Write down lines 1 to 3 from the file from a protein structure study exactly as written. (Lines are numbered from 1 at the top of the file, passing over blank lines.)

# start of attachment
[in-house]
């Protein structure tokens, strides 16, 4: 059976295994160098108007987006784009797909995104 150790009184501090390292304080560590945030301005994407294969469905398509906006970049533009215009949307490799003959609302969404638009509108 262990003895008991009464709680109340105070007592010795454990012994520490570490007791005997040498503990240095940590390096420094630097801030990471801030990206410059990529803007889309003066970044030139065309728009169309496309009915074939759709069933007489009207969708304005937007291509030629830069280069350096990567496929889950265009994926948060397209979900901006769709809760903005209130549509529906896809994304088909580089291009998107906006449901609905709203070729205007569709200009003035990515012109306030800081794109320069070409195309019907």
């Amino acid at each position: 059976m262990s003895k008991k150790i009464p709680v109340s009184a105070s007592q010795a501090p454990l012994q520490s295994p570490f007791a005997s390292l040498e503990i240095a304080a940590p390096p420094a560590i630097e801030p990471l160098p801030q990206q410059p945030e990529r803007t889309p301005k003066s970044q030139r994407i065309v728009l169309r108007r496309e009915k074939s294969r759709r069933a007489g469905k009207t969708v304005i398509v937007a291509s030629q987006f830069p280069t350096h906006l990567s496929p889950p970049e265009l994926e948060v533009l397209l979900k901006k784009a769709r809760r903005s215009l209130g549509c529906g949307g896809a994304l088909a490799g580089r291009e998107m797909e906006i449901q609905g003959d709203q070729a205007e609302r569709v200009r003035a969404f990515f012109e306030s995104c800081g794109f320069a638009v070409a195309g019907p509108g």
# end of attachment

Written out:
[in-house]
């Protein structure tokens, strides 16, 4: 059976295994160098108007987006784009797909995104 150790009184501090390292304080560590945030301005994407294969469905398509906006970049533009215009949307490799003959609302969404638009509108 262990003895008991009464709680109340105070007592010795454990012994520490570490007791005997040498503990240095940590390096420094630097801030990471801030990206410059990529803007889309003066970044030139065309728009169309496309009915074939759709069933007489009207969708304005937007291509030629830069280069350096990567496929889950265009994926948060397209979900901006769709809760903005209130549509529906896809994304088909580089291009998107906006449901609905709203070729205007569709200009003035990515012109306030800081794109320069070409195309019907």
């Amino acid at each position: 059976m262990s003895k008991k150790i009464p709680v109340s009184a105070s007592q010795a501090p454990l012994q520490s295994p570490f007791a005997s390292l040498e503990i240095a304080a940590p390096p420094a560590i630097e801030p990471l160098p801030q990206q410059p945030e990529r803007t889309p301005k003066s970044q030139r994407i065309v728009l169309r108007r496309e009915k074939s294969r759709r069933a007489g469905k009207t969708v304005i398509v937007a291509s030629q987006f830069p280069t350096h906006l990567s496929p889950p970049e265009l994926e948060v533009l397209l979900k901006k784009a769709r809760r903005s215009l209130g549509c529906g949307g896809a994304l088909a490799g580089r291009e998107m797909e906006i449901q609905g003959d709203q070729a205007e609302r569709v200009r003035a969404f990515f012109e306030s995104c800081g794109f320069a638009v070409a195309g019907p509108g």